Microsoft Office Tutorials and References
In Depth Information
Saving Your Spreadsheet with a Password
Saving Files
Finally, if you want to publish only a portion of your spreadsheet as a PDF file, click
the Options button to open a dialog box with even more settings. You can choose to
publish just a fixed number of pages, just the selected cells, and so on. These options
mirror the choices you get when sending a spreadsheet to the printer. You also see
a few more cryptic options, most of which you can safely ignore. (They’re intended
for PDF nerds.) One exception is the “Document properties” option—turn this off
if you don’t want the PDF to keep track of certain information that identifies you,
like your name.
Up to speed
Learning to Love PDFs
You’ve probably heard about PDFs, Adobe’s popular
format for sharing formatted, print-ready documents. People
use PDFs to pass around product manuals, brochures,
and all sorts of electronic documents. Unlike a document
format like .xlsx, PDF files are designed to be viewed and
printed, but not edited.
programs (usually so you can view their electronic
documentation). It’s also widely used on the Web.
Incidentally, PDF isn’t the only kid on the block. Microsoft’s
newer operating systems, Windows Vista and Windows 7,
include another electronic paper format called XPS (XML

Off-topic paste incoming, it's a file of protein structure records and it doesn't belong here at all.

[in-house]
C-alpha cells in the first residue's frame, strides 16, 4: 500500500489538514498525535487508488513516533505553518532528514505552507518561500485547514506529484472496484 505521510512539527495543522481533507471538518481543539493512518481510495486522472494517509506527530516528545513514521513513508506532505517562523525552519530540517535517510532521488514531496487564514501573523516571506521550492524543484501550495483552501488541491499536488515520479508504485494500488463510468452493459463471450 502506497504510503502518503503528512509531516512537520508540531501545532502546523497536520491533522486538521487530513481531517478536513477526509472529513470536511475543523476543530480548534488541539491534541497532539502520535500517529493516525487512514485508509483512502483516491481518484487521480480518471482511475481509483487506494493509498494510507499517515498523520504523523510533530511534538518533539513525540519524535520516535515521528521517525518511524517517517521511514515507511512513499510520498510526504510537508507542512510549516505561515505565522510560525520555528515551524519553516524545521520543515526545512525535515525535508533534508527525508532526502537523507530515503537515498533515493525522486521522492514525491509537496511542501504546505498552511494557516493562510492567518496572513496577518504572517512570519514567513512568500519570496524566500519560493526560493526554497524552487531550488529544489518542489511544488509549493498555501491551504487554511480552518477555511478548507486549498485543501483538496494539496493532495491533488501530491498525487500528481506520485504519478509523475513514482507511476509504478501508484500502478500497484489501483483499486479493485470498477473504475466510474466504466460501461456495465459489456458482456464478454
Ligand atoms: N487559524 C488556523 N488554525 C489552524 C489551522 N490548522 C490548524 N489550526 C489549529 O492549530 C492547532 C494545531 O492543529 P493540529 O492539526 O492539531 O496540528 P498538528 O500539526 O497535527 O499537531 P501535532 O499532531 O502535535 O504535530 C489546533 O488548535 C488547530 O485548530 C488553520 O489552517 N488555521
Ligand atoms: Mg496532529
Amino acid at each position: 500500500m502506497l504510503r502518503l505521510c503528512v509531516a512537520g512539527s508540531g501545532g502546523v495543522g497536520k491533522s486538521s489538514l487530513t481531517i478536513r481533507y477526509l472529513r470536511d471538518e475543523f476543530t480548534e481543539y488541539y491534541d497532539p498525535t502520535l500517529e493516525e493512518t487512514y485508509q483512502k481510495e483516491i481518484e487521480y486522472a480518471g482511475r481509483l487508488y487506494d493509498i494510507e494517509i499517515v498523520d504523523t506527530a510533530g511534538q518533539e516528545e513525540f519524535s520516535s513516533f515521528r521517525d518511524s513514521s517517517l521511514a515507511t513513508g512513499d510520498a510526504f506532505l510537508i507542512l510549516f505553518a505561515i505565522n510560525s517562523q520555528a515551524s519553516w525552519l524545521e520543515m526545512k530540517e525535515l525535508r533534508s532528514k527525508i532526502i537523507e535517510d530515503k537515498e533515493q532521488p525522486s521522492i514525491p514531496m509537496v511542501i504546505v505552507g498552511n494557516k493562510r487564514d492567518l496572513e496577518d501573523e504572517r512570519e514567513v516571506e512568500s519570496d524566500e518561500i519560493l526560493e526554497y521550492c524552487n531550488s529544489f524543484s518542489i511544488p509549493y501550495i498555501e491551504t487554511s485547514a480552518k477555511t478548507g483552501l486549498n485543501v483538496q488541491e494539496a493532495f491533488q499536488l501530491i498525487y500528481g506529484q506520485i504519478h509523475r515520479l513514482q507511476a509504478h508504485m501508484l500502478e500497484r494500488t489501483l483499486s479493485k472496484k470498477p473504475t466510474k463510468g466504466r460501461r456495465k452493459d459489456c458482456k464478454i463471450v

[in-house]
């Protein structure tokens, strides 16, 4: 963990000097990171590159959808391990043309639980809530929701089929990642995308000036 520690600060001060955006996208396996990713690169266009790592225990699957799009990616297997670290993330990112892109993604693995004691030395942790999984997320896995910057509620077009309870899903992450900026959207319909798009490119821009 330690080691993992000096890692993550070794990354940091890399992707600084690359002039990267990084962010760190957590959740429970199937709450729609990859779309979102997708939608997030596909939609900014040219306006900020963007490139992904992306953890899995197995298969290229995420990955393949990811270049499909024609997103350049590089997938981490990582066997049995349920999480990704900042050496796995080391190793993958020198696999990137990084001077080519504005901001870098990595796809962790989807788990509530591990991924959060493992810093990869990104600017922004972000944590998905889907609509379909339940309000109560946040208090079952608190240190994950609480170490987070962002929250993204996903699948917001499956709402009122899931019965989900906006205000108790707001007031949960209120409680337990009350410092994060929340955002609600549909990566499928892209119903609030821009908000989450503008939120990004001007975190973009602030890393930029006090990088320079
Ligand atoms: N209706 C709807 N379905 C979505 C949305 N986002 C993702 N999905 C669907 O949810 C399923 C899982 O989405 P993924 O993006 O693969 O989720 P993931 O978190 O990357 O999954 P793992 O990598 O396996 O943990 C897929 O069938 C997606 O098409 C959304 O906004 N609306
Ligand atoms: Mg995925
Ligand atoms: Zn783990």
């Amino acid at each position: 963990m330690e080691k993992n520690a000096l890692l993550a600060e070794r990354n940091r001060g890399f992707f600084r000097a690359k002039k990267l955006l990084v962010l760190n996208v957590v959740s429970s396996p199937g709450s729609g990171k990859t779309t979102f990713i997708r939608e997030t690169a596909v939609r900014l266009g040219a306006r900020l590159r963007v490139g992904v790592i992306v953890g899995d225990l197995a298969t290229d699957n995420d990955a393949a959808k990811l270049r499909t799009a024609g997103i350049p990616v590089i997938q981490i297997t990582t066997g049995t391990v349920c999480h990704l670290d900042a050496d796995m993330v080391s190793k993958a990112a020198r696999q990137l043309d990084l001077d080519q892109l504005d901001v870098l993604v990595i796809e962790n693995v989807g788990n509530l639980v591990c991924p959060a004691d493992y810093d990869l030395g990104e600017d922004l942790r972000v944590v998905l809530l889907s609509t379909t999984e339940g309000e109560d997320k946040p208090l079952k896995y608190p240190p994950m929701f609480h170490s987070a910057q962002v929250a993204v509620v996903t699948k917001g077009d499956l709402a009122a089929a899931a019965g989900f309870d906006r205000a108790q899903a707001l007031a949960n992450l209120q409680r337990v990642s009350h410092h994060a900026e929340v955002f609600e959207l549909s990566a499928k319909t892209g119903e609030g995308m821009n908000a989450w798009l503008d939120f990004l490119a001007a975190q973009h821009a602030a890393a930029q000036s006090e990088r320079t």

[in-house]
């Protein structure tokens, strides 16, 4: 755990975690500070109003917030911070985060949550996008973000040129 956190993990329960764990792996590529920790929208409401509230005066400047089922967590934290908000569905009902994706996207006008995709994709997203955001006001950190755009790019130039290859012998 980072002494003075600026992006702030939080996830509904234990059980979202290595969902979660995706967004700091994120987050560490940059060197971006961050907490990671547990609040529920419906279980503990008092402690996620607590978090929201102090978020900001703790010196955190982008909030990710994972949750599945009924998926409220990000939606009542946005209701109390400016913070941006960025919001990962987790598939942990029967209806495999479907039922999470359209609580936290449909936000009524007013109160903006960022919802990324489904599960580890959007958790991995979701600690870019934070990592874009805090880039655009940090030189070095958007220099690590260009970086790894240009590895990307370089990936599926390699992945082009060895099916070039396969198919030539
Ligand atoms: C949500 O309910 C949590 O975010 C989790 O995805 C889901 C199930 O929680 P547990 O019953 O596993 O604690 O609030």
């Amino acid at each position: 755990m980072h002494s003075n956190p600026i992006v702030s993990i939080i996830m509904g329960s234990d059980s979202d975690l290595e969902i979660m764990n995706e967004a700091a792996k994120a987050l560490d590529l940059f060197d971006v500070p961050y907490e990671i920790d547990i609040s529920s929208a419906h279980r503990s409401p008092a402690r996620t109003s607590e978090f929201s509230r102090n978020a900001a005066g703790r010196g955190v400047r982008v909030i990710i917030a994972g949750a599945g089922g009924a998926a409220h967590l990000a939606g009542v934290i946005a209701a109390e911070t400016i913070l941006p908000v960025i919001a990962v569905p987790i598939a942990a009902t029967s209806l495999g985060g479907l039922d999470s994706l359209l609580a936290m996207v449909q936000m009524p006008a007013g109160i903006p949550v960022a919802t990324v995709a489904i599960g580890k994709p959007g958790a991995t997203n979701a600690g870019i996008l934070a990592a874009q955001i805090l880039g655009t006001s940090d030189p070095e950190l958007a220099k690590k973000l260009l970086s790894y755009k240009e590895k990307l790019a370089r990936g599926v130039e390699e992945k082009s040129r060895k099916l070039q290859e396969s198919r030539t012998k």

Paper Specification). In time, as XPS is integrated into more
and more products, it might become a true PDF
competitor. But for now, PDF is dramatically more popular and
widespread, so it’s the one to stick with. (If you’re
interested in saving an Excel document as a XPS file, you can
do that too—just choose XPS from the “Save as type” list.)
The best part about PDFs is that you can view them on just
about any type of computer and operating system using
the free Adobe Reader. You can download Adobe Reader
at http://get.adobe.com/reader , but you probably don’t
need to. Most computers already have Adobe Reader
installed, because it comes bundled with so many different
Saving Your Spreadsheet with a Password
Occasionally, you might want to add confidential information to a spreadsheet—for
example, a list of the airlines from which you’ve stolen spoons. If your computer is
on a network, the solution may be as simple as storing your file in the correct,
protected location. But if you’re afraid that you might inadvertently email the
spreadsheet to the wrong people (say, executives at American Airlines), or if you’re about to
expose systematic accounting irregularities in your company’s year-end statements,
you’ll be happy to know that Excel provides a tighter degree of security. It allows
you to password-protect your spreadsheets, which means anyone who wants to open
them has to know the password you’ve set.
Excel actually has two layers of password protection that you can apply to a spreadsheet:
• You can prevent others from opening your spreadsheet unless they know the
correct password. This level of security, which scrambles your data for anyone
without the password (a process known as encryption ), is the strongest.
• You can let others read a spreadsheet, but you can prevent them from modifying
it unless they know the correct password.
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